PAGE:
why should I learn python
bbxx789_05ss at yahoo.com
Sat Sep 8 01:13:35 CEST 2007
On Sep 6, 10:51 pm, James Stroud <jstr... at mbi.ucla.edu> wrote:
> BartlebyScrivener wrote:
> > On Sep 6, 5:36 pm, André <andre.robe... at gmail.com> wrote:
> >> Easy to read, easy to write, good libraries and, I have found, an
> >> extremely helpful community.
> >> Hobbyists (like me) can work on projects written in Python on and off
> >> (sometimes for weeks if not months without programming) and be able to
> >> resume the work very quickly (because it's so easy to read and
> >> understand the code).
> > I second these. I am not a programmer. You can get busy with other
> > projects for weeks and come back to Python code and pick up where you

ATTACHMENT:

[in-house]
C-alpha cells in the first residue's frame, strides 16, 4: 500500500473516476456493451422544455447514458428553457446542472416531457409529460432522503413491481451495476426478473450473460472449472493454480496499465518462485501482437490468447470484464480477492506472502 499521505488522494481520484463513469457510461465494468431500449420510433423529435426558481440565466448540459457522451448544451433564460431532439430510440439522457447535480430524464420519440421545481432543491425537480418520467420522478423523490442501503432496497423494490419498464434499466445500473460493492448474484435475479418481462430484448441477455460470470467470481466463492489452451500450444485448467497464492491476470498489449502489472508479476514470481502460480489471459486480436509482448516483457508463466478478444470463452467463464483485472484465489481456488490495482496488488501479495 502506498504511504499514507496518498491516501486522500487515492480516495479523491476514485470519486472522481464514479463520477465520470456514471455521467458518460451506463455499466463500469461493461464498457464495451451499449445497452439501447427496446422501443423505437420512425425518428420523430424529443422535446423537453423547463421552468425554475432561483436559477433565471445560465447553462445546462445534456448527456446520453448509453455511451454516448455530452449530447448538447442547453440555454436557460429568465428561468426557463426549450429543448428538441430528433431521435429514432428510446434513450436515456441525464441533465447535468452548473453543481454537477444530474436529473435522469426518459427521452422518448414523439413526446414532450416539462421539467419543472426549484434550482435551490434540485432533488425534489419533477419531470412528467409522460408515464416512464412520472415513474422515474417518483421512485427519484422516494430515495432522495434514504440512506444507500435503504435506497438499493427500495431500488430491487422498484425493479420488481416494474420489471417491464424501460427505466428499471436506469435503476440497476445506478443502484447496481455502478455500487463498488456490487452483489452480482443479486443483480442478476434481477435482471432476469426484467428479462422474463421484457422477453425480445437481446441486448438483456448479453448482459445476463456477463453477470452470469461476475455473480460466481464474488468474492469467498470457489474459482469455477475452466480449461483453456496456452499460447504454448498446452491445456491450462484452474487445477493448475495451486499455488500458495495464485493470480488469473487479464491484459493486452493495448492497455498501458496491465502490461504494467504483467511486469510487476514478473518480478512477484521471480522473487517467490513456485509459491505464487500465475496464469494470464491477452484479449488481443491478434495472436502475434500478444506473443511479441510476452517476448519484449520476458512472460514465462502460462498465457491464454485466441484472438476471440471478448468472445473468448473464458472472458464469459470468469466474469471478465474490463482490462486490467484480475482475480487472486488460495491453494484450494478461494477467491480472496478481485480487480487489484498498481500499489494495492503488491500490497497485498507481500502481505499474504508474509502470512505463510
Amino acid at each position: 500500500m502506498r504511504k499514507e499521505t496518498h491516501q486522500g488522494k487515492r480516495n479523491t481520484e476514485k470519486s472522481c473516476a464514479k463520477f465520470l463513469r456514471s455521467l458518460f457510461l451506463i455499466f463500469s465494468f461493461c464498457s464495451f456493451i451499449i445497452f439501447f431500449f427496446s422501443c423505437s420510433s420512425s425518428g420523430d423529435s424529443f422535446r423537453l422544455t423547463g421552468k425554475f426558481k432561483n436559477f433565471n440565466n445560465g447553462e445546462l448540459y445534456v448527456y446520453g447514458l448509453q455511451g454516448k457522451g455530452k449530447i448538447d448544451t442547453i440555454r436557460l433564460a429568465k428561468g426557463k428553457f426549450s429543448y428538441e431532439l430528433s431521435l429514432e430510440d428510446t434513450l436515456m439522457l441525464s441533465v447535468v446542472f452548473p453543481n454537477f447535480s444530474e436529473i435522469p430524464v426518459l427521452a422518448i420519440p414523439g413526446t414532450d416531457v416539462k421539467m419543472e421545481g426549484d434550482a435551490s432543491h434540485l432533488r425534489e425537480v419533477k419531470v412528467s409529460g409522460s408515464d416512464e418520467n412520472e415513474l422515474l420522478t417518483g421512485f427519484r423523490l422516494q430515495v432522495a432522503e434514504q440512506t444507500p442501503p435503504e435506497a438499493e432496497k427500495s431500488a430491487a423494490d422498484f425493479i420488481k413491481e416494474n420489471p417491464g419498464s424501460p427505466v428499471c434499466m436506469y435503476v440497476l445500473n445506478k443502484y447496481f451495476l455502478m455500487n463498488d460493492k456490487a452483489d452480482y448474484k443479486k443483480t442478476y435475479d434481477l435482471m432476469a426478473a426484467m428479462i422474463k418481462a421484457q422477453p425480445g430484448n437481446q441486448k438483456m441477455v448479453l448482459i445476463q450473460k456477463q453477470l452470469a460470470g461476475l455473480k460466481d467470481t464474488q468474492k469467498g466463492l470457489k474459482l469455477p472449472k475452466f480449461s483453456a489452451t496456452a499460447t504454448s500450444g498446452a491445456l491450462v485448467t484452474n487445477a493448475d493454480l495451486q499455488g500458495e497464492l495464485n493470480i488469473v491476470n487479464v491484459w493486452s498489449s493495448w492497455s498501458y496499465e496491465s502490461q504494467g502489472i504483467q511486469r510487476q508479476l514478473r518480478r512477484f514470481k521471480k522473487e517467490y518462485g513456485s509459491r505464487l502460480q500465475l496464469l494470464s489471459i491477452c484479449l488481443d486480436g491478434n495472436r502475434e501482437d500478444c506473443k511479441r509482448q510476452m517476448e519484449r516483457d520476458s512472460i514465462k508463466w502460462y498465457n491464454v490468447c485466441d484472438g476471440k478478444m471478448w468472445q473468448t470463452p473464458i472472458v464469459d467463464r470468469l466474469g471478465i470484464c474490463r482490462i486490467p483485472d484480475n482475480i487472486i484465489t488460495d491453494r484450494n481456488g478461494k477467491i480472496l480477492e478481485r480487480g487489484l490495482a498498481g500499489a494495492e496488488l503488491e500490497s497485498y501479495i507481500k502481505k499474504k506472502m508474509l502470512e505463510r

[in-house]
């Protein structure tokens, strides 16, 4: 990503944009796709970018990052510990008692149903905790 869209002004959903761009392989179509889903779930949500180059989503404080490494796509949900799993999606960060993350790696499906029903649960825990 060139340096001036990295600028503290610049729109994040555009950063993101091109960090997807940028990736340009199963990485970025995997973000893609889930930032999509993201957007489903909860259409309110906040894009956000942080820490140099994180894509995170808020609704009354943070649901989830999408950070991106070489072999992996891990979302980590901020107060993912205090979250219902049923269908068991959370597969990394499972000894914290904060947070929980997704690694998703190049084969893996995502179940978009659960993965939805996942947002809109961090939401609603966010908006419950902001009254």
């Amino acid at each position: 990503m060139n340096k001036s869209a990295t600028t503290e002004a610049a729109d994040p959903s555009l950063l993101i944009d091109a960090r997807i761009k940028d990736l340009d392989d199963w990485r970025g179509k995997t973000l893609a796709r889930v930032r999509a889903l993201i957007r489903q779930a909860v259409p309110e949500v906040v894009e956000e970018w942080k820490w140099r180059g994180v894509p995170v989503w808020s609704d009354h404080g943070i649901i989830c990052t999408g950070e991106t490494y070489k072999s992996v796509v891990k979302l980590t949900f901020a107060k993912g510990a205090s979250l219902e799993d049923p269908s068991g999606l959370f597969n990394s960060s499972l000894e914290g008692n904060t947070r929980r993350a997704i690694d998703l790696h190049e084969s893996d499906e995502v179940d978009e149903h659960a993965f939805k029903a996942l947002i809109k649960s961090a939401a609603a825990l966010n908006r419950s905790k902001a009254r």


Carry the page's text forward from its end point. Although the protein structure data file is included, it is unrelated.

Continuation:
> > left off, because it uses WORDS. Try remembering what (<>) or <*>
> > means after being away from Perl for a month.
> > rd
> Better is to try to remember the differences between and uses of:
> And so on.
> Quiz: which are valid? (Careful now.)
> The friggin' language is useless (except for the fact that, like
> window$, a lot of people insist on using it over superior alternatives
> and so you find yourself confronting it from time to time). In fact, it
> was the need to use nested data structures that made me move to python
> when I realized all of the above would be a thing of the past (also made
> useless my perl "cheat sheet" that sits in my big-fat-useless-camel-book).
> James Stroud
> UCLA-DOE Institute for Genomics and Proteomics
> Box 951570
> Los Angeles, CA 90095
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